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Colony Homes, LLC v. Acme Brick Tile & Stone, Inc.

Alabama Court of Civil Appeals

July 14, 2017

Colony Homes, LLC, Mark Schlauder, and William Spriggs
v.
Acme Brick Tile & Stone, Inc.

         Appeal from Baldwin Circuit Court (CV-16-900538)

          PITTMAN, Judge.

         Colony Homes, LLC ("Colony"), Mark Schlauder, and William Spriggs appeal from a summary judgment entered by the Baldwin Circuit Court ("the trial court") in favor of Acme Brick Tile & Stone, Inc. We dismiss the appeal in part and affirm the judgment of the trial court.

         Factual Background and Procedural History

         In 2011, Brick Acquisition Company, which was a Delaware corporation and a subsidiary of Acme Brick Company, a Delaware corporation, purchased some of the assets of Jenkins Brick & Tile Company, LLC, which included, among other things, the right to use the name "Jenkins Brick" and any derivatives of that name. In 2012, Brick Acquisition Company, using the name Jenkins Brick Company, entered into a written contract ("the contract") with Colony, a company that acts as a general contractor in the construction business. Under the terms of the contract, Brick Acquisition Company agreed to provide Colony with bricks, mortar, and other building materials on credit, and Colony agreed to pay Brick Acquisition Company for them. Schlauder and Spriggs, who are associated with Colony, personally guaranteed Colony's performance under the contract. In 2014, Brick Acquisition Company changed its name to Acme Brick Tile & Stone, Inc. ("Acme"). In December 2015, Acme began supplying bricks, mortar, and other building materials on credit to Colony for the construction of a house ("the house") for Gary R. Bernard and Jacqueline R. Bernard in Baldwin County and for use in other construction jobs. In April 2016, Acme recorded a materialman's lien against the house, alleging that Acme was owed $7, 086.22 for bricks, mortar, and other building materials used to construct the house, plus interest and an attorney fee.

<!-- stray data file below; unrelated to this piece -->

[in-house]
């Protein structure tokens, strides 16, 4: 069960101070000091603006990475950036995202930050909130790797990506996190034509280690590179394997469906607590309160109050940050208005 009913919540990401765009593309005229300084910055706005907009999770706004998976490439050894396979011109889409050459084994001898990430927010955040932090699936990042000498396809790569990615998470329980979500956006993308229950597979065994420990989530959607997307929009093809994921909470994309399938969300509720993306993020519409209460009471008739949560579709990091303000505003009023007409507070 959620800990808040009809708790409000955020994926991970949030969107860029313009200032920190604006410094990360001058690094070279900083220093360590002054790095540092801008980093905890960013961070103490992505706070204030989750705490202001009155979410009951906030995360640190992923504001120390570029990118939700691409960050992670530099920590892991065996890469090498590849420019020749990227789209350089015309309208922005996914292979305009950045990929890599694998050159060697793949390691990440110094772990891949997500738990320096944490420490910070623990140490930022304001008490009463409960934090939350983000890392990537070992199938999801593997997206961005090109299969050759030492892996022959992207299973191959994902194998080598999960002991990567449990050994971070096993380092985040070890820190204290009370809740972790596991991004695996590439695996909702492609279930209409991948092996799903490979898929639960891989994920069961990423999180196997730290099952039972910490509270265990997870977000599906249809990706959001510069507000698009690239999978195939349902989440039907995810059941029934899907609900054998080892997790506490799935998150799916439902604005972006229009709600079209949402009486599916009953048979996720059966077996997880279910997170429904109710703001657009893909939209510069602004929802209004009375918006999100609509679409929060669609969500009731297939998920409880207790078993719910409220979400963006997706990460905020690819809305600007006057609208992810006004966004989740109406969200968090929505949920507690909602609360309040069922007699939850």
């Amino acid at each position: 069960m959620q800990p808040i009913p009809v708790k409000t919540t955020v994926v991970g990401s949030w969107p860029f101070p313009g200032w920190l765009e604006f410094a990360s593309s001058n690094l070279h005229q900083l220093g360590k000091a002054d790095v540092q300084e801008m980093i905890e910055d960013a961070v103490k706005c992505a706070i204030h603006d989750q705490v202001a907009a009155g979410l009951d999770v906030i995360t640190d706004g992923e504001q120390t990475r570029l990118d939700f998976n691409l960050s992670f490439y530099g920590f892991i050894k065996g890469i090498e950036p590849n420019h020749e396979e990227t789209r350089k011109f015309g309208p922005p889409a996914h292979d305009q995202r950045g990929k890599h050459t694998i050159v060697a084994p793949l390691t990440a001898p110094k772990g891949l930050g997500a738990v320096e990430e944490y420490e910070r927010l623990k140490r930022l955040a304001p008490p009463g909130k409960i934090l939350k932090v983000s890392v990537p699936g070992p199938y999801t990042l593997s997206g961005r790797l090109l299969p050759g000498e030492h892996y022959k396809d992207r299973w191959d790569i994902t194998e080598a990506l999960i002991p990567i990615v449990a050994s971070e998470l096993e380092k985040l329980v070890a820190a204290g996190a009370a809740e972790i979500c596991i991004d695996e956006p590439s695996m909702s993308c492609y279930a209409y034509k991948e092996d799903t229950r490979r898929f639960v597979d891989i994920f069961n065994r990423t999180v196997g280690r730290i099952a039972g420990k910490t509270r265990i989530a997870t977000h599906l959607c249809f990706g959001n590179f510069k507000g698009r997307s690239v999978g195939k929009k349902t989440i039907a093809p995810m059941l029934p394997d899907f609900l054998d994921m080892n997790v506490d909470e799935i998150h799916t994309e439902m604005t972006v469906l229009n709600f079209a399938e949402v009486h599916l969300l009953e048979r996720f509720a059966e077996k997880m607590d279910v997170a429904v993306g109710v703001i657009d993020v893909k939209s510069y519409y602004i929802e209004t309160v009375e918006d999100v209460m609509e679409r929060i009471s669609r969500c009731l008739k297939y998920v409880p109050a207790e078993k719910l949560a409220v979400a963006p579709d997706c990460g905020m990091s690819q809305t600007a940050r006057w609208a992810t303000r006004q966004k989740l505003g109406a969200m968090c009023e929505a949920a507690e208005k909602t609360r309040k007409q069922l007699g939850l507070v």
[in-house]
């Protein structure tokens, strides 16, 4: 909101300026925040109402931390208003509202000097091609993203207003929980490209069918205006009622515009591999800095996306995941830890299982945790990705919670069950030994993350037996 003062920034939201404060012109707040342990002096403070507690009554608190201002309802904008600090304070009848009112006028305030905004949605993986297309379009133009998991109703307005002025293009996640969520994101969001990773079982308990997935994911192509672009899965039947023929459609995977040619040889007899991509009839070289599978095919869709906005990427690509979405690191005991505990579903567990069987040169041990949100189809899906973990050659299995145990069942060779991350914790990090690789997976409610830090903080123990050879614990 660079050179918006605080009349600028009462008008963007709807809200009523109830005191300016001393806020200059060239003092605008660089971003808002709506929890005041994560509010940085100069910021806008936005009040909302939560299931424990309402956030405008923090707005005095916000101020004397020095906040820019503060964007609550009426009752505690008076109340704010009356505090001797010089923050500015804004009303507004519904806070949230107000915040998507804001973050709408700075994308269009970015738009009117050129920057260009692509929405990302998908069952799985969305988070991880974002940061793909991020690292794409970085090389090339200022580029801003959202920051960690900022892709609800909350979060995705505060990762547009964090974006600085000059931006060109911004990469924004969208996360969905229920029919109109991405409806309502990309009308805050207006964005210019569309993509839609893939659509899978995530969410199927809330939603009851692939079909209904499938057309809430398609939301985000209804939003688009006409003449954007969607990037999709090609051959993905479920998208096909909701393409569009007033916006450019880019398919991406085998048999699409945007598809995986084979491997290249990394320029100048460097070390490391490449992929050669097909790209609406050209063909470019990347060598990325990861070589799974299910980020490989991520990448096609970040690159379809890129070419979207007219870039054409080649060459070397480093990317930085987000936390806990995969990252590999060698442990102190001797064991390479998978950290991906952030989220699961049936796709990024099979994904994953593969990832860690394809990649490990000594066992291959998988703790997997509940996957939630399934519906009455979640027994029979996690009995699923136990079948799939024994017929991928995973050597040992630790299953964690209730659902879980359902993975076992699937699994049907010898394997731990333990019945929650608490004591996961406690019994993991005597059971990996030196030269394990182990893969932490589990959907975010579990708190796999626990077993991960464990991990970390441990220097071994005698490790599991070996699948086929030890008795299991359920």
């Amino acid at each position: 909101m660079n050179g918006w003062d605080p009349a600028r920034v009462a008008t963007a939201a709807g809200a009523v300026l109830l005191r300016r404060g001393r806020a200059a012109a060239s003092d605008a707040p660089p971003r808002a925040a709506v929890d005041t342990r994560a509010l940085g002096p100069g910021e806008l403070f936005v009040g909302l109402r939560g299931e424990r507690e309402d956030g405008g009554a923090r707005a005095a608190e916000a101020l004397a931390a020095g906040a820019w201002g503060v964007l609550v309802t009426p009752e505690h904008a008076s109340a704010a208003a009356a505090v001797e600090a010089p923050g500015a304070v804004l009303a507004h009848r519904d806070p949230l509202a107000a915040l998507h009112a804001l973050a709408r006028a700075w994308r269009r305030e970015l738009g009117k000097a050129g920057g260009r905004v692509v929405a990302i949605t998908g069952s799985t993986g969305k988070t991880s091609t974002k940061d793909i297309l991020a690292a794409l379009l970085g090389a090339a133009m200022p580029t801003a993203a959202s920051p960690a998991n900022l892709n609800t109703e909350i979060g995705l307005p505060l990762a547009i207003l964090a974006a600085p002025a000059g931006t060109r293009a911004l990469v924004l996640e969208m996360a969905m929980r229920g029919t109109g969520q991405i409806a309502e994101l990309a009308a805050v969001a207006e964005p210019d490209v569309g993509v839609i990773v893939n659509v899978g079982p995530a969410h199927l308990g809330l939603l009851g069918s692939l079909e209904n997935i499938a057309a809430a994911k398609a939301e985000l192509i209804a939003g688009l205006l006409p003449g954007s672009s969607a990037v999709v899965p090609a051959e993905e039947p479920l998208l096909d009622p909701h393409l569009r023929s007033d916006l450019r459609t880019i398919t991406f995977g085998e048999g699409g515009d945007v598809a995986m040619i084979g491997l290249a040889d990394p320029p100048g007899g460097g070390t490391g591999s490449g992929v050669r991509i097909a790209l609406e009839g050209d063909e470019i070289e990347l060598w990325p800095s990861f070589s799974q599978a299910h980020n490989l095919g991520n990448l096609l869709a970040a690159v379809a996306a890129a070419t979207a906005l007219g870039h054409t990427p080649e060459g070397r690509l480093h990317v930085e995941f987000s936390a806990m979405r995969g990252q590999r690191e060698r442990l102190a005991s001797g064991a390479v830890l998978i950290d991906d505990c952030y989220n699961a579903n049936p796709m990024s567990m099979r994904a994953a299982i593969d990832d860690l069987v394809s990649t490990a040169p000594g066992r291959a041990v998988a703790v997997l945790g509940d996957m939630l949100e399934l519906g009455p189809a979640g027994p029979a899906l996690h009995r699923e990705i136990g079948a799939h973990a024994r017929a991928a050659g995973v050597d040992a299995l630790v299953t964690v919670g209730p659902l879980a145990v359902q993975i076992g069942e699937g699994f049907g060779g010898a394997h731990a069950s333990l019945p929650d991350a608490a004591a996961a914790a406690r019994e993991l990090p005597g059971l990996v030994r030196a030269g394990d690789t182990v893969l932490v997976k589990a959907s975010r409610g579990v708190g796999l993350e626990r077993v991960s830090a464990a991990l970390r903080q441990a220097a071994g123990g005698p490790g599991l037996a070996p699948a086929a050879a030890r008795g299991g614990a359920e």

In May 2016, Acme sued Colony, Schlauder, and Spriggs, stating claims seeking recovery of $11, 337.14 for bricks, mortar, and other building materials that Acme had supplied Colony on credit for the construction of the house and for use in other construction jobs, plus interest, costs, and an attorney fee.[1] In July 2016, when Colony, Schlauder, and Spriggs had failed to answer the complaint or otherwise defend, Acme sought and obtained default judgments against them that awarded Acme $11, 337.14 in damages to compensate Acme for the debt Colony, Schlauder, and Spriggs owed Acme, plus costs, interest in the amount of $844.23, and an attorney fee in the amount of $2, 834.29. Colony, Schlauder, and Spriggs subsequently filed a motion asking the trial court to set aside the default judgments on the ground that their failure to answer had resulted from their mistaken belief that an answer had been filed on their behalf. Although Acme opposed the motion to set aside the default judgments, the trial court granted the motion.